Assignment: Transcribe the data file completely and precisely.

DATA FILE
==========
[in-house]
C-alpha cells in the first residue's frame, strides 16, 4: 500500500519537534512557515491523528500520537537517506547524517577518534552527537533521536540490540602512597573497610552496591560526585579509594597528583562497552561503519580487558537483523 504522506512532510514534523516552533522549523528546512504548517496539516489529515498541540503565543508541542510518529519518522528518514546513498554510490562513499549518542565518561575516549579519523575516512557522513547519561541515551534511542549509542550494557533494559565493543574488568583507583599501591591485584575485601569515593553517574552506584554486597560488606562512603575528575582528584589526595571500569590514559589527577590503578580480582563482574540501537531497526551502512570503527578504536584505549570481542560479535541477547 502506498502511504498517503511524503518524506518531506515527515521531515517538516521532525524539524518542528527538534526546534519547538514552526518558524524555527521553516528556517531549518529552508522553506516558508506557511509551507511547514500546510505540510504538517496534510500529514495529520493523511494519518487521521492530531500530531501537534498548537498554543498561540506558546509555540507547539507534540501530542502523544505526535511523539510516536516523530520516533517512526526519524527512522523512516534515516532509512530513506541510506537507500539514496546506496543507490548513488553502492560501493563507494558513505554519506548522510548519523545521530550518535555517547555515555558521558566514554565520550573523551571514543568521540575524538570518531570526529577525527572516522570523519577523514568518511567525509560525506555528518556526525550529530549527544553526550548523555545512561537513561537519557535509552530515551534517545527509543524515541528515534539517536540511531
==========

[in-house]
C-alpha cells in the first residue's frame, strides 16, 4: 500500500519537534512557515491523528500520537537517506547524517577518534552527537533521536540490540602512597573497610552496591560526585579509594597528583562497552561503519580487558537483523 504522506512532510514534523516552533522549523528546512504548517496539516489529515498541540503565543508541542510518529519518522528518514546513498554510490562513499549518542565518561575516549579519523575516512557522513547519561541515551534511542549509542550494557533494559565493543574488568583507583599501591591485584575485601569515593553517574552506584554486597560488606562512603575528575582528584589526595571500569590514559589527577590503578580480582563482574540501537531497526551502512570503527578504536584505549570481542560479535541477547 502506498502511504498517503511524503518524506518531506515527515521531515517538516521532525524539524518542528527538534526546534519547538514552526518558524524555527521553516528556517531549518529552508522553506516558508506557511509551507511547514500546510505540510504538517496534510500529514495529520493523511494519518487521521492530531500530531501537534498548537498554543498561540506558546509555540507547539507534540501530542502523544505526535511523539510516536516523530520516533517512526526519524527512522523512516534515516532509512530513506541510506537507500539514496546506496543507490548513488553502492560501493563507494558513505554519506548522510548519523545521530550518535555517547555515555558521558566514554565520550573523551571514543568521540575524538570518531570526529577525527572516522570523519577523514568518511567525509560525506555528518556526525550529530549527544553526550548523555545512561537513561537519557535509552530515551534517545527509543524515541528515534539517536540511531